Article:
Here's why. As a self-employed person, you can have $14,000 withheld from your paycheck, just like any other employee. But then, as the employer of a self-employed business, you can contribute another 20% of your net self-employed income. For instance, if you make $140,000, you can contribute another $28,000 to the solo 401(k) plan. That would bring you to the total $42,000 for the year.

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The total contribution can't exceed $42,000 for 2005 and the plan must be established by Dec. 31 to qualify for this year, reminds O'Donnell.

In addition, there are no set-up or annual maintenance fees. The only drawback is that once your plan's assets exceed $100,000, you'll have to file a Form 5500, Annual Return/Report of Employee Benefit Plan, with the IRS. And just like any other 401(k), you can't withdraw the money before reaching 59-and-a-half without a penalty.

The World of IRAs

If you're thinking you'll never have an extra $42,000 to stash away, consider an IRA for now. There are two basic choices for self-employed folks.

If it's just you or you have a few employees, the SEP-IRA or Simplified Employee Pension could work. You can contribute up to 20% of your net earnings to a maximum of $42,000. So that could mean a potential $42,000 deduction on your business tax return, if you had the money.

And this IRA doesn't have to be established until the time your file your tax return -- including extensions. So if you put your 2004 tax return on extension again and it's now due on Oct. 15, you could still set up a SEP-IRA for 2004 and make a qualifying contribution.

There are no real administrative responsibilities here, but remember that you'll get hit with a 10% penalty if you try to withdraw the money before age 59-and-a-half.

But run the numbers because you may still be better off with a solo 401(k). Let's say your net earnings are around $75,000 a year. With a SEP-IRA, your deductible contribution will max out at 20%, or $15,000. But with the solo 401(k), you can first defer the $14,000, then contribute the 20%, or $15,000, on top of that.

So you just put away $29,000 with the solo 401(k) vs. $15,000 with the SEP-IRA. "If you have the money, it makes no sense to have an IRA, you might as well do a solo 401(k)," says Fooden.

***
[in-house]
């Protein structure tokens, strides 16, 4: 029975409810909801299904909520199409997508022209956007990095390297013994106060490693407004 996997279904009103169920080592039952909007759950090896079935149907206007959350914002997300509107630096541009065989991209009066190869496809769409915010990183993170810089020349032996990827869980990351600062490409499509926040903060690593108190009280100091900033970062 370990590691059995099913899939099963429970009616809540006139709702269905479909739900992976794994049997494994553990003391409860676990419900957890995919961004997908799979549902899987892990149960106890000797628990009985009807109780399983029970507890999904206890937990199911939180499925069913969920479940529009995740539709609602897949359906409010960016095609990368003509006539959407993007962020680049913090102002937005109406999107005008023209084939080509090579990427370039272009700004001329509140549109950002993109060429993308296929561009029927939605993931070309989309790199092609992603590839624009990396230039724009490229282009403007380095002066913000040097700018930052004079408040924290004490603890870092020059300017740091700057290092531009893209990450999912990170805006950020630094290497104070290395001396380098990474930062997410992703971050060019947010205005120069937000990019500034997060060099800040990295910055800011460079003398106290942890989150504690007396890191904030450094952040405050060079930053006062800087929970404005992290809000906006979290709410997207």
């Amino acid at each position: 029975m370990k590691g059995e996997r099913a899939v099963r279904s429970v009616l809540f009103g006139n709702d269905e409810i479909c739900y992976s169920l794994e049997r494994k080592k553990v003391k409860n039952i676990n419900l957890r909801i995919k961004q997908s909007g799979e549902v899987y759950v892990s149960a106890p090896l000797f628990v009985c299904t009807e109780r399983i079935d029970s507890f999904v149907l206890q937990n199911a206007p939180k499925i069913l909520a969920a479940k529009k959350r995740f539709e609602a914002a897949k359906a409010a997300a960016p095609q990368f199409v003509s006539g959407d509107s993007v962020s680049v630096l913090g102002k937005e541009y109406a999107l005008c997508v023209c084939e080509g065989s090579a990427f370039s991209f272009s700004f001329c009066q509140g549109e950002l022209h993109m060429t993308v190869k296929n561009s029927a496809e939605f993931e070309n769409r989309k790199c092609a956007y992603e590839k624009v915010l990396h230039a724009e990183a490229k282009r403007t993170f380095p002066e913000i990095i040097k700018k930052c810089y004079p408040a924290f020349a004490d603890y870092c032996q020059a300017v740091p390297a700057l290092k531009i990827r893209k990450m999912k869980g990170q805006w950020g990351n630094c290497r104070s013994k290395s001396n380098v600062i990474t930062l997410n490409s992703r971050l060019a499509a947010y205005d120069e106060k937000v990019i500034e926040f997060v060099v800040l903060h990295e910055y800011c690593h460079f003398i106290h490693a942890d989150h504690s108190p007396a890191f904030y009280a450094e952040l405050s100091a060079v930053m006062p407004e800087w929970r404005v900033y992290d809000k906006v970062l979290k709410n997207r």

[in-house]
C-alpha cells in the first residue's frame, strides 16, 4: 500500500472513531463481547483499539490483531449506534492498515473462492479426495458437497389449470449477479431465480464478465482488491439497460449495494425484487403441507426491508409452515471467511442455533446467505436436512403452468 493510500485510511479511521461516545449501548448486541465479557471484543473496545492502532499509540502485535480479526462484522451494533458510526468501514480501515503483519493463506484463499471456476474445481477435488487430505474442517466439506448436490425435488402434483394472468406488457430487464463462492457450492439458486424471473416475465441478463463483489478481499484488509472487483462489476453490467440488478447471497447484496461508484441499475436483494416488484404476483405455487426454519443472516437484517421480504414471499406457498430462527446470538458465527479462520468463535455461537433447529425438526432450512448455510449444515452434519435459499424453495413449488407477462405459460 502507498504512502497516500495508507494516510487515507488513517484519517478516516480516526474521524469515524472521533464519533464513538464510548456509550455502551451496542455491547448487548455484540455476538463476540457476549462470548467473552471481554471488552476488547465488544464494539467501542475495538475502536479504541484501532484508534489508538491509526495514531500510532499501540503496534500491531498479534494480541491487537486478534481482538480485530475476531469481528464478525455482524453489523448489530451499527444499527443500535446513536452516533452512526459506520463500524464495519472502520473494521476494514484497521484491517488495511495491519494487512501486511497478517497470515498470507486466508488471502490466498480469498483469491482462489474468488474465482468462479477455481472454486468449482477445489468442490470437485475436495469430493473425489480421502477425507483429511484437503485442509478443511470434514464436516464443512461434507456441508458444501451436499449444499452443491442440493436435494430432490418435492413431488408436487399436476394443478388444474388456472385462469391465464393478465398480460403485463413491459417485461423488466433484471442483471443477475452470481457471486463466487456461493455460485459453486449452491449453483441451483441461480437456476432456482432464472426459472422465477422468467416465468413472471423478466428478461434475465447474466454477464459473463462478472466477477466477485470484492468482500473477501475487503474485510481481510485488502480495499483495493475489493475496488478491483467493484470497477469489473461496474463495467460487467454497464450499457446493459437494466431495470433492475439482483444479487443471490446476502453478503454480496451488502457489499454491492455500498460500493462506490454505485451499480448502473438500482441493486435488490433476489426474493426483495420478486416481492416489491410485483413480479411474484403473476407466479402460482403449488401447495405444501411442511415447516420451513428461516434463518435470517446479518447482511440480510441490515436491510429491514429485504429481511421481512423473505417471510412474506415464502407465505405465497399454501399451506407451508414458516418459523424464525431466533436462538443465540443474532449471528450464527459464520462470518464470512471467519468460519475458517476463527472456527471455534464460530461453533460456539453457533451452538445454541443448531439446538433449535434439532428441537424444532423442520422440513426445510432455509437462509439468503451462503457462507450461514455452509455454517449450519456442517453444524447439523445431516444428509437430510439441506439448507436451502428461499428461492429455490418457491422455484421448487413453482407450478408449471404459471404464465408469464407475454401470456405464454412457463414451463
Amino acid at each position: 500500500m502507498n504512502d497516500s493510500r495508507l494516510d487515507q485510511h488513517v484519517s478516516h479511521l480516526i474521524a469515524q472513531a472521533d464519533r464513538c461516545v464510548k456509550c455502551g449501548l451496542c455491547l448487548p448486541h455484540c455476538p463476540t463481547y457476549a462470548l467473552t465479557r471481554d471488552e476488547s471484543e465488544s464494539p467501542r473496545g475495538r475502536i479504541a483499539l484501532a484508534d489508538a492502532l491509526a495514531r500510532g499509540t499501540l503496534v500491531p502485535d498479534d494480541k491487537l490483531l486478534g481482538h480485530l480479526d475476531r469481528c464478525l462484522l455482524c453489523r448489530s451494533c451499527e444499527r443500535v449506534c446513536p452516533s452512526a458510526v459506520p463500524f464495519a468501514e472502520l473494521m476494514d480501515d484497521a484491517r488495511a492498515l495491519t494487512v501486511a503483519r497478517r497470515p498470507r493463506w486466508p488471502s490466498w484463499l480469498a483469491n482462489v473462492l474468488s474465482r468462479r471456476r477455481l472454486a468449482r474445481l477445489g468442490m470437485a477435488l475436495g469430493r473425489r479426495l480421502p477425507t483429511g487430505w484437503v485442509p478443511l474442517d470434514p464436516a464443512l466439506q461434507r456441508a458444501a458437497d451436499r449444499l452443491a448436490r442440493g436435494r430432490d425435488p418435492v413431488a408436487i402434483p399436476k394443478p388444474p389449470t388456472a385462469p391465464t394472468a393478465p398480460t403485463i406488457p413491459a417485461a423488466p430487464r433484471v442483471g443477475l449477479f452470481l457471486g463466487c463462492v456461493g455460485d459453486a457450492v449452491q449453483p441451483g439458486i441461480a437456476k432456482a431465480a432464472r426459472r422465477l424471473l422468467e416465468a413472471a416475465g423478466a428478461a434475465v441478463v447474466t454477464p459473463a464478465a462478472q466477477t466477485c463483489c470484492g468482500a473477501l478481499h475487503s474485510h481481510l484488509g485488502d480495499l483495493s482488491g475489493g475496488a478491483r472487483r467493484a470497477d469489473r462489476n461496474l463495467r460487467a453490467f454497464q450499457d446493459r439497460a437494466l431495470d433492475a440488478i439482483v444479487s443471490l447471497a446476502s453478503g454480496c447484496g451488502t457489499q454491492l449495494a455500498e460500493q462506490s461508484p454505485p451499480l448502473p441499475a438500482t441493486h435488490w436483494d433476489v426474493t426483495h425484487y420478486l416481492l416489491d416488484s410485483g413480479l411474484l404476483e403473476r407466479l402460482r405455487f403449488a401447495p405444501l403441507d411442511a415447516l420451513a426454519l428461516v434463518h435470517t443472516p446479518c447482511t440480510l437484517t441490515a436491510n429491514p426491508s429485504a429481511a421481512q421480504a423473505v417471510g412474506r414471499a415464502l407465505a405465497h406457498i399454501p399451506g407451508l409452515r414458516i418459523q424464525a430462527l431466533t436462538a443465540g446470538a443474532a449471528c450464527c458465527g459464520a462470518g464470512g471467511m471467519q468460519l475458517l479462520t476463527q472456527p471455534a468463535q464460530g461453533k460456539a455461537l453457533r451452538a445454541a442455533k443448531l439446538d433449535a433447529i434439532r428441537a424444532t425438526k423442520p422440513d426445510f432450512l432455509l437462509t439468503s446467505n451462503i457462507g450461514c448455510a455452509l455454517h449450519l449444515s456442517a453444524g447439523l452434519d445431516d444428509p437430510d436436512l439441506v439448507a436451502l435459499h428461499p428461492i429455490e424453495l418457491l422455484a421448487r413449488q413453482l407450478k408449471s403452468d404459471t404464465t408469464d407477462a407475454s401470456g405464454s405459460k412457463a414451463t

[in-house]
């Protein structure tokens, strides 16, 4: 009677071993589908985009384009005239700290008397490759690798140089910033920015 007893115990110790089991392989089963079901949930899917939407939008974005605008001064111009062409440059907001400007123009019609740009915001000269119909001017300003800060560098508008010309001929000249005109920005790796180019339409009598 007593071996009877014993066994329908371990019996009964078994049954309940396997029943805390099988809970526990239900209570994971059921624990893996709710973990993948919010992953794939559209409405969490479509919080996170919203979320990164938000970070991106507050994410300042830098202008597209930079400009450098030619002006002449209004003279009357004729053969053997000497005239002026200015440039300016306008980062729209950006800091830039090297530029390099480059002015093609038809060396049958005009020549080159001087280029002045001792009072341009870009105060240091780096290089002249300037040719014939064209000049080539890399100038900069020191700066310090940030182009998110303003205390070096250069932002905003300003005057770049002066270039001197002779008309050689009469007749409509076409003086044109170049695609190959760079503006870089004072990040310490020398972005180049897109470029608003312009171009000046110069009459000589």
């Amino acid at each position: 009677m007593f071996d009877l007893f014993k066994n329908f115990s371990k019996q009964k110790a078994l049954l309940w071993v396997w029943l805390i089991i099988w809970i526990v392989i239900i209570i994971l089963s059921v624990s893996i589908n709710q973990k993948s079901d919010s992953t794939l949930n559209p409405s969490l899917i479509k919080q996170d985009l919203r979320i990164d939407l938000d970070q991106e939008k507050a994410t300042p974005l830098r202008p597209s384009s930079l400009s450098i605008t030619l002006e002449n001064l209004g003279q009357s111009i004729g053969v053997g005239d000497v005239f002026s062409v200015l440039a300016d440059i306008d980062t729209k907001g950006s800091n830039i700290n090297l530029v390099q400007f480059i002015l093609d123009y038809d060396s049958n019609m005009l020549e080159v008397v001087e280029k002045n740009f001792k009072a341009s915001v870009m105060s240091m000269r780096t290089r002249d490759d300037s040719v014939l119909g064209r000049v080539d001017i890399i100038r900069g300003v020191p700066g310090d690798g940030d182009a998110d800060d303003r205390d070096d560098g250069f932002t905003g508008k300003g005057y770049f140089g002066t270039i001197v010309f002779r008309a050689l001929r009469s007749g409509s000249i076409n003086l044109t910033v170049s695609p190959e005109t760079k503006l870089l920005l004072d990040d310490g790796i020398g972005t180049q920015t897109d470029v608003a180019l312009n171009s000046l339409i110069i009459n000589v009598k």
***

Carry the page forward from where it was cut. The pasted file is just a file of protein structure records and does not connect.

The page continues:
And for those of you who are over 50, keep in mind you don't get a catch-up provision with a SEP-IRA. With the solo 401(k), you can tack on another $4,000 to your $14,000 deferral.

If you have 100 or fewer employees, you may consider a Simple IRA, which is basically the same as a SEP-IRA except your contribution is capped at $10,000 ($12,000 for people 50 and over). If you're on your own now and anticipate adding employees to the payroll in the near future,this may be a good option.

In addition, if you don't make a ton of money but are able to sock most of your profits away, the Simple IRA could be a good choice. Let's say your business only makes $20,000 but you can afford to save $10,000. With the Simple IRA, you can. If instead you had a SEP-IRA, you'd only be able to contribute 20% of that $20,000, or $4,000, notes Fooden.

Big note: Your Simple-IRA plan must be up and running by Oct. 1 of the current tax year to qualify.

If you're just getting your company off the ground, an IRA may be a good place to start. And know that you can always roll an IRA into a solo 401(k) down the road when your business starts to boom.

So call





Smith Barney unit,

T. Rowe Price



Charles Schwab

( SCH), or any other broker, and start saving. Pick a plan and put money away monthly. And then think about how great it will be when you finally pass on the business

you started

to your kids, and retire to your dream house in style.